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Assassin’s Creed: Valhalla Gets in the Longboat With Vinland Saga Manga

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Assassin's Creed Valhalla

In a crossover that smacks of the wisdom of Odin himself, Viking open-world game Assassin’s Creed: Valhalla has announced a special collaboration with Viking manga Vinland Saga. [Thanks, 4Gamer!]

According to a press release from Ubisoft in Japan, the idea to cross-collaborate came from the realization that both Assassin’s Creed: Valhalla and Vinland Saga share a focus on the adventures of Vikings in Dark Ages Europe. The main difference between the two stories is in temporal placement. Whereas Vinland Saga takes place in the 11th century and draws inspiration from the rise of historical figures like King Cnut the Great and explorer Thorfinn Karlsefni, Assassin’s Creed: Valhalla takes place around 873 AD, a much earlier point during the Viking Expansion into England.

This century-long separation won’t stop the two brands from crossing over though. As part of the campaign, a special crossover chapter of Vinland Saga is available to read (in Japanese) on the game’s official website. The chapter, illustrated by Vinland Saga creator Makoto Yukimura, features protagonist Thorfinn having a brief encounter with Assassin’s Creed: Valhalla player character Eivor (and Eivor’s bladed gauntlet). The chapter will also run in the December 2020 issue of Monthly AfternoonVinland Saga‘s home publication.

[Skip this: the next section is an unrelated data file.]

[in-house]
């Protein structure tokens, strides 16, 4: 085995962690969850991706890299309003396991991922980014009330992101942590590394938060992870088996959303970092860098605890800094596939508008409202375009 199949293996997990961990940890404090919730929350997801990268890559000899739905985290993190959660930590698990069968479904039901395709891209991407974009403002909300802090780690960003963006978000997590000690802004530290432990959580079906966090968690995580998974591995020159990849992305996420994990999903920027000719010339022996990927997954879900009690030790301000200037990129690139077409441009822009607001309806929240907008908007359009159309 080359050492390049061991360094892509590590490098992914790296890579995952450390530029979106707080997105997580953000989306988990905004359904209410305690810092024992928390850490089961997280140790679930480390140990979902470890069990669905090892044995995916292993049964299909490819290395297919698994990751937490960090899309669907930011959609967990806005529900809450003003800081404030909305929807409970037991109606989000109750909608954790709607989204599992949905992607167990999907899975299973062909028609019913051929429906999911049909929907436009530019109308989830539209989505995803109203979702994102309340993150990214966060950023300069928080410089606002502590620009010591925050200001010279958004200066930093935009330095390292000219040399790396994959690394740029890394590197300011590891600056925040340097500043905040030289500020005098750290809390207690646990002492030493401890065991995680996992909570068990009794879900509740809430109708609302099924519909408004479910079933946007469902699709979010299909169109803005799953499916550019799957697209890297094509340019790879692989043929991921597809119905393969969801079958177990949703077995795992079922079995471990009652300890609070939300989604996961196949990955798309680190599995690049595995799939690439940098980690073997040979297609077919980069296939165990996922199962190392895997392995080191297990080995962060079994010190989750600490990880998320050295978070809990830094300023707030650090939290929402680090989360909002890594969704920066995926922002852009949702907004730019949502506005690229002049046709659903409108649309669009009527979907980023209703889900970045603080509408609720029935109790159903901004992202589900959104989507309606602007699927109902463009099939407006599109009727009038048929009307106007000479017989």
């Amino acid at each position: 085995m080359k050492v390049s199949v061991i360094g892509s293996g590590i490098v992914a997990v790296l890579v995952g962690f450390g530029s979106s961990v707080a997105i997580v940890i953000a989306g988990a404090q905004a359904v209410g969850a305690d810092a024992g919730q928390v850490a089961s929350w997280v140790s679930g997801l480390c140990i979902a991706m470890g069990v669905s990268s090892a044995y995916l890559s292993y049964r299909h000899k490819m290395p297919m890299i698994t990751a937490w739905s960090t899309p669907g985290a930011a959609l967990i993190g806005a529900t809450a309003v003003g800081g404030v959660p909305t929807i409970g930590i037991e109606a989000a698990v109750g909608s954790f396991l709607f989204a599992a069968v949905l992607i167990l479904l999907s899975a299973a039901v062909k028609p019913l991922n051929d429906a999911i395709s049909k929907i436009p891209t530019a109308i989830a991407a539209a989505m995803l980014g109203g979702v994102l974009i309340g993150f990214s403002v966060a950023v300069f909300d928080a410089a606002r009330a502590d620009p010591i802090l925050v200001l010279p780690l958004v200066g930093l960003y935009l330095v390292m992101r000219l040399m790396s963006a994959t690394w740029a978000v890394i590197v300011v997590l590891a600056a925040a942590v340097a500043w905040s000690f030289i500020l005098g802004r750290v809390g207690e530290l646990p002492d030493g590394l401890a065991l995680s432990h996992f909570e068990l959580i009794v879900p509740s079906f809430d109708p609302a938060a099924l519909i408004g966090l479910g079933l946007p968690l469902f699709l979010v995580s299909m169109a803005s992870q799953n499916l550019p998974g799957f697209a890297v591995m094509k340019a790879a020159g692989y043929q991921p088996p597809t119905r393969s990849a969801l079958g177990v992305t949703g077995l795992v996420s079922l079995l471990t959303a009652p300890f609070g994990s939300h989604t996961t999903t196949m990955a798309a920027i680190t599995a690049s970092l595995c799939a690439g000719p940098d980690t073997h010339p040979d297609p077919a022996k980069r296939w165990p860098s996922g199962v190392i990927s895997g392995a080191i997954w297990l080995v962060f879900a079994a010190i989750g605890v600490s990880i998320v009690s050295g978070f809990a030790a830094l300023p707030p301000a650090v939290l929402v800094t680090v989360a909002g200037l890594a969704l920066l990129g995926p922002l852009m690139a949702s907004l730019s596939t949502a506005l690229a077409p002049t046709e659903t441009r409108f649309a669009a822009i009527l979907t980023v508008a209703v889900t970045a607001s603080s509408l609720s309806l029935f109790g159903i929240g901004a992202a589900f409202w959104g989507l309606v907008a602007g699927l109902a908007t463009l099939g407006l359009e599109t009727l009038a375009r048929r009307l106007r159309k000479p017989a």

Ubisoft Montreal will also produce a special collaboration image to be released in November, closer to the game’s release. Lastly, Yukimura will also appear during Ubisoft’s UBIDAY 2020 livestream on October 24th, 2020, to talk about the collaboration, Vikings, and play the game ahead of release.

Assassin’s Creed: Valhalla will be available on the PS4, Xbox One. PC, Xbox Series X, and Google Stadia on November 10, 2020. A PS5 version is also on the way.

Josh Tolentino
Josh Tolentino helped run Japanator as Managing Editor since 2012, before it and Siliconera teamed up. That said, it's been years since he watched enough anime to keep his otaku license valid. Maybe one day he'll see enough of a given season to pretend to know what's hot. Until then, it's Star Trek reruns, gacha games, and bylines at Destructoid and GameCritics.